Second, unlike their twentieth-century counterparts, these autocratic democrats have usually not felt the need to invoke extraordinary emergency powers that most democratic constitutions grant the executive. The crisis of executive accountability has been achieved under rules governing normal political circumstances. At least in its initial phase, executive aggrandizement appears to have been furthered by reliance on constitutional change achieved by incremental means rather than through a comprehensive formal constitutional reform package. These measures are not necessarily illegal, but they are constitutionally shameless, in that they breach generally accepted conventional norms of civility and comity in political life. Because incrementalism admits to degrees, it is hard to say when some red line has been crossed. Note, however, that incrementalism only implies the movement toward a goal through multiple small steps. It does not mean gradualism.

Third, following from the two previous features, these democratic autocrats have sought to legitimize their assault on accountability mechanisms by attacking their institutional enforcers as corrupt, partisan, ineffective, liberal, elitist, treasonous, and even anti-democratic limbs of what they term the ‘establishment’. Often, unpopular ethnocultural minorities and immigrants have been targeted to mobilize the ‘real’ people of the demos. They pay a normative lip-service to democracy even as they undermine democratic institutions. When both sides claim to be defending democracy, moral clarity is the casualty. The consequent normative muddle makes it difficult to call out a breach, making democratic mobilization to defend executive accountability mechanisms very hard. Thus, the assault on the mechanisms of executive accountability has been defended by strategic (and disingenuous) deployment of the democratic norm itself.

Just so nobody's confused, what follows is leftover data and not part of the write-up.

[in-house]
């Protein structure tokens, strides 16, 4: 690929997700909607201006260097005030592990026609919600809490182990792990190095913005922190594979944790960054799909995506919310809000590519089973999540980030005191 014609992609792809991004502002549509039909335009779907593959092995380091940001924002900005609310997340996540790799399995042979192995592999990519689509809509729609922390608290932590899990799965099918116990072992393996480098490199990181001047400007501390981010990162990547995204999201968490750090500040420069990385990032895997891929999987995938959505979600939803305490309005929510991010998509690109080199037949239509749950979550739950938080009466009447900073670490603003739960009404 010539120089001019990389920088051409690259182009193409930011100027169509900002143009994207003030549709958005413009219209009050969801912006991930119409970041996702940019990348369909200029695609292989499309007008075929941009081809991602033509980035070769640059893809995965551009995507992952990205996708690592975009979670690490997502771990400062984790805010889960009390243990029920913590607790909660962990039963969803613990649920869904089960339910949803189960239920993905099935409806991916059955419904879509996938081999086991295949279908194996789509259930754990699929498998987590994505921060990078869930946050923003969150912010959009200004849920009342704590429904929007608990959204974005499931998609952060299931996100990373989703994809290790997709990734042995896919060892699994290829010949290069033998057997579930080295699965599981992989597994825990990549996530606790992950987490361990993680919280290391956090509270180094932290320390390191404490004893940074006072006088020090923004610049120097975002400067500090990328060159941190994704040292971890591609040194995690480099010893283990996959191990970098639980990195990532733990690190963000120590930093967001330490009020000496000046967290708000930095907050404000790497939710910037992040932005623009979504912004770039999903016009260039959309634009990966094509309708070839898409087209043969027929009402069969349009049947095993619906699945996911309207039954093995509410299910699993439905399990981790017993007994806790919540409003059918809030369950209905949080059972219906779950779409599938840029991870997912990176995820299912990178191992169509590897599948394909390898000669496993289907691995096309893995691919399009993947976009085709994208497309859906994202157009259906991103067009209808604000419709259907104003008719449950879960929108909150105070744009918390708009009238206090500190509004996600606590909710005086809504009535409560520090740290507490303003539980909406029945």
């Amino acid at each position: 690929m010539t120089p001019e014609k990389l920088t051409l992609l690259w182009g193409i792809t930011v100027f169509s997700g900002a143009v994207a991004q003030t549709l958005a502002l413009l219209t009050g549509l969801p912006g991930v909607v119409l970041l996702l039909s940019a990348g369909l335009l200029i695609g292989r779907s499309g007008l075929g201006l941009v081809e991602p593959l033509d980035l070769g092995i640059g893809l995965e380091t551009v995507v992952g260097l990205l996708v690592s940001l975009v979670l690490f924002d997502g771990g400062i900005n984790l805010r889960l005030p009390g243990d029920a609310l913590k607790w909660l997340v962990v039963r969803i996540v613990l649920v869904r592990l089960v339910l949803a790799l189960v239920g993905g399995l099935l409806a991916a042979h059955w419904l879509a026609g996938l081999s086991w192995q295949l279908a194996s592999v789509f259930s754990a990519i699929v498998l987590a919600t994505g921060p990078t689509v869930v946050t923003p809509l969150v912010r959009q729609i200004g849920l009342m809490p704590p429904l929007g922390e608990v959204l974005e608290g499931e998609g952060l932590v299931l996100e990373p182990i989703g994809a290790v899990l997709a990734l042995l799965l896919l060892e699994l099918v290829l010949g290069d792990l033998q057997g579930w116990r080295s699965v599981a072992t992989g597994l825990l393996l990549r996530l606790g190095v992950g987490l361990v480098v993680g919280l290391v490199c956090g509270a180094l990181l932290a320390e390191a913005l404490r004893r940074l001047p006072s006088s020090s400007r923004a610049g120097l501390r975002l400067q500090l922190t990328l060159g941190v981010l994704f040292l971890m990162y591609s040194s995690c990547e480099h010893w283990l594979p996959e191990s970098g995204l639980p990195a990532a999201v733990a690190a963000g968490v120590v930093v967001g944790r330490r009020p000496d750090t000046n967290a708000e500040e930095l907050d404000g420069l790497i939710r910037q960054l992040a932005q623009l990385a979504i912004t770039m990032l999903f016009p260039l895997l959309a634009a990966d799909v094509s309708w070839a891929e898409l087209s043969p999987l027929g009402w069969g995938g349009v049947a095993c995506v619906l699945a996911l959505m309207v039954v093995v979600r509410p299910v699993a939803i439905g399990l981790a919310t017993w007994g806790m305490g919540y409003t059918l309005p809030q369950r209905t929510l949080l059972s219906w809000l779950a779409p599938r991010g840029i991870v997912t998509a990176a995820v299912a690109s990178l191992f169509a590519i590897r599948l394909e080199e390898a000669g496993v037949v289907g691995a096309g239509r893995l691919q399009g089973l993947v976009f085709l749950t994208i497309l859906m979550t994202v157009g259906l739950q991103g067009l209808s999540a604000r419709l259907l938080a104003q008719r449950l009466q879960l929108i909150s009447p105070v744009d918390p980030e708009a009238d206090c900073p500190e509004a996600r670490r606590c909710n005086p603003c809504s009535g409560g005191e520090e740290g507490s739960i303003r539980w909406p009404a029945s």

Finally, it seems that the end goal of these leaders—in Albert’s and Pal’s words—is ‘the hollowing out of democracy from within, rather than attempts to replace it outright’. The attempt is not to tinker with a few aspects of executive accountability mechanisms here and there. The incremental assaults are typically systemic, launched simultaneously on multiple fronts. Executive aggrandizement is therefore geared toward a systemic weakening of democracy by ensuring ruling party capture of accountability mechanisms, while retaining a bare minimum procedural commitment to electoral democracy that can continue to legitimize the regime.